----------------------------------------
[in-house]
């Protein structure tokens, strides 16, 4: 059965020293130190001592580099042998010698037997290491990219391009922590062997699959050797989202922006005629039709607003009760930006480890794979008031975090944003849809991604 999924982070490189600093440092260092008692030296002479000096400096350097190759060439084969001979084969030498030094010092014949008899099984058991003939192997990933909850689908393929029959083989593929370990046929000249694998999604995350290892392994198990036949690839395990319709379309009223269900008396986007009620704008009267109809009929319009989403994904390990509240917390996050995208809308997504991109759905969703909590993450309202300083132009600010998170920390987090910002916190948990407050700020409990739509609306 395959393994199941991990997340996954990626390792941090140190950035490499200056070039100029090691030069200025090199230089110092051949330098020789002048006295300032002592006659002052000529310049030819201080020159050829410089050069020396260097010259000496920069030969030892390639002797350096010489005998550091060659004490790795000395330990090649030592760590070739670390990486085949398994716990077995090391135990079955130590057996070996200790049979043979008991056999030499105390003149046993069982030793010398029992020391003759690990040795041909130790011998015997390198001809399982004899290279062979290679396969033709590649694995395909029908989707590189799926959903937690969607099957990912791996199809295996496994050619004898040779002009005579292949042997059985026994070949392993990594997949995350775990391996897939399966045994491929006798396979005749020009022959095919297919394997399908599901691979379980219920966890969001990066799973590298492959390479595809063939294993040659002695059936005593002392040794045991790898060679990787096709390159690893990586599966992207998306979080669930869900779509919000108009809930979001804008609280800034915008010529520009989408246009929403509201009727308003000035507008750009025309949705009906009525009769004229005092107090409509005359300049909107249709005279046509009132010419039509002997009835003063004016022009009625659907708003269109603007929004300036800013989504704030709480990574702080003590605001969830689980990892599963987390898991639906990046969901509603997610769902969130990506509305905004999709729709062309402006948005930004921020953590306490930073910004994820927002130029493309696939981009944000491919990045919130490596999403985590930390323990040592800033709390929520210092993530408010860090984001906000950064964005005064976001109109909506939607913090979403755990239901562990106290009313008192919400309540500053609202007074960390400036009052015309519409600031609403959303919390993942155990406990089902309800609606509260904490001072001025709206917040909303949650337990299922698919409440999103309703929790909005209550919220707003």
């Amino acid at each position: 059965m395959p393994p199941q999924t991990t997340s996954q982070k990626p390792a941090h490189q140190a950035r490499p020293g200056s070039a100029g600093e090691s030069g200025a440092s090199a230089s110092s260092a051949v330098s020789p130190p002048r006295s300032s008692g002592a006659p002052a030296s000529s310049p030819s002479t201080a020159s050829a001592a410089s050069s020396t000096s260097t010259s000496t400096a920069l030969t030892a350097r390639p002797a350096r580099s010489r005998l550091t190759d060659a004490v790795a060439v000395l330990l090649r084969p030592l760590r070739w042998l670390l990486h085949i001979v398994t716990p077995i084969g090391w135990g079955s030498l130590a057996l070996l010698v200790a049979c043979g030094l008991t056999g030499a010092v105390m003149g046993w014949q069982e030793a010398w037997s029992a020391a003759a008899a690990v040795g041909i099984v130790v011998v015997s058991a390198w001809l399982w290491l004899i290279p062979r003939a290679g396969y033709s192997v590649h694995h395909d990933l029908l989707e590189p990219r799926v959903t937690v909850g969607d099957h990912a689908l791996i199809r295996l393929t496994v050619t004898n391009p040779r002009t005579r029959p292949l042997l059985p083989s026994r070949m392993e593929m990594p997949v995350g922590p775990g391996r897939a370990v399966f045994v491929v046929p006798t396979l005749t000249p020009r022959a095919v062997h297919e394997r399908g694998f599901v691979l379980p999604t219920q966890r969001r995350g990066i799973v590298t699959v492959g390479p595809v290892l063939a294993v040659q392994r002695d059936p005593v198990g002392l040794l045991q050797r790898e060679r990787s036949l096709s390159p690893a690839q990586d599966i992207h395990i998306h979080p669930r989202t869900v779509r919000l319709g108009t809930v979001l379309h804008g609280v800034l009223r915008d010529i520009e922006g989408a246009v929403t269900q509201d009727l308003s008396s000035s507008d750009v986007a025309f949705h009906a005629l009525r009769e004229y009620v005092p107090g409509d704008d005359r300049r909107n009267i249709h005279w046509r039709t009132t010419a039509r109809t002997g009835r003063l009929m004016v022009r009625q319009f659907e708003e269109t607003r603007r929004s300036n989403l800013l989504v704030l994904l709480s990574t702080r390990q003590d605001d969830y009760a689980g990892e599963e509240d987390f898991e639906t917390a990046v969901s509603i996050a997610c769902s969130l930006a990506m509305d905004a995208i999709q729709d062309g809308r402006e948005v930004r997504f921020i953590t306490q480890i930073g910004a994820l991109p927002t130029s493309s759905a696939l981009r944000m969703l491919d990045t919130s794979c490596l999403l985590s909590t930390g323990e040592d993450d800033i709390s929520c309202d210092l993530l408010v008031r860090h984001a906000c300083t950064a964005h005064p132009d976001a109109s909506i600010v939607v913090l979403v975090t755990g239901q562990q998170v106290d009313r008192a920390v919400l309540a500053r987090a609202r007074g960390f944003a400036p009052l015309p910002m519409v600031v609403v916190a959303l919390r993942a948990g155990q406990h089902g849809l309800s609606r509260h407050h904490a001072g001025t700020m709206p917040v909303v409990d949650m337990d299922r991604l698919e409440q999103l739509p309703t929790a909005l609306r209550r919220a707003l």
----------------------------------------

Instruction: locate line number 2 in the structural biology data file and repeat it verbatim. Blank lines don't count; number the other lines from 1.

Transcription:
């Protein structure tokens, strides 16, 4: 059965020293130190001592580099042998010698037997290491990219391009922590062997699959050797989202922006005629039709607003009760930006480890794979008031975090944003849809991604 999924982070490189600093440092260092008692030296002479000096400096350097190759060439084969001979084969030498030094010092014949008899099984058991003939192997990933909850689908393929029959083989593929370990046929000249694998999604995350290892392994198990036949690839395990319709379309009223269900008396986007009620704008009267109809009929319009989403994904390990509240917390996050995208809308997504991109759905969703909590993450309202300083132009600010998170920390987090910002916190948990407050700020409990739509609306 395959393994199941991990997340996954990626390792941090140190950035490499200056070039100029090691030069200025090199230089110092051949330098020789002048006295300032002592006659002052000529310049030819201080020159050829410089050069020396260097010259000496920069030969030892390639002797350096010489005998550091060659004490790795000395330990090649030592760590070739670390990486085949398994716990077995090391135990079955130590057996070996200790049979043979008991056999030499105390003149046993069982030793010398029992020391003759690990040795041909130790011998015997390198001809399982004899290279062979290679396969033709590649694995395909029908989707590189799926959903937690969607099957990912791996199809295996496994050619004898040779002009005579292949042997059985026994070949392993990594997949995350775990391996897939399966045994491929006798396979005749020009022959095919297919394997399908599901691979379980219920966890969001990066799973590298492959390479595809063939294993040659002695059936005593002392040794045991790898060679990787096709390159690893990586599966992207998306979080669930869900779509919000108009809930979001804008609280800034915008010529520009989408246009929403509201009727308003000035507008750009025309949705009906009525009769004229005092107090409509005359300049909107249709005279046509009132010419039509002997009835003063004016022009009625659907708003269109603007929004300036800013989504704030709480990574702080003590605001969830689980990892599963987390898991639906990046969901509603997610769902969130990506509305905004999709729709062309402006948005930004921020953590306490930073910004994820927002130029493309696939981009944000491919990045919130490596999403985590930390323990040592800033709390929520210092993530408010860090984001906000950064964005005064976001109109909506939607913090979403755990239901562990106290009313008192919400309540500053609202007074960390400036009052015309519409600031609403959303919390993942155990406990089902309800609606509260904490001072001025709206917040909303949650337990299922698919409440999103309703929790909005209550919220707003």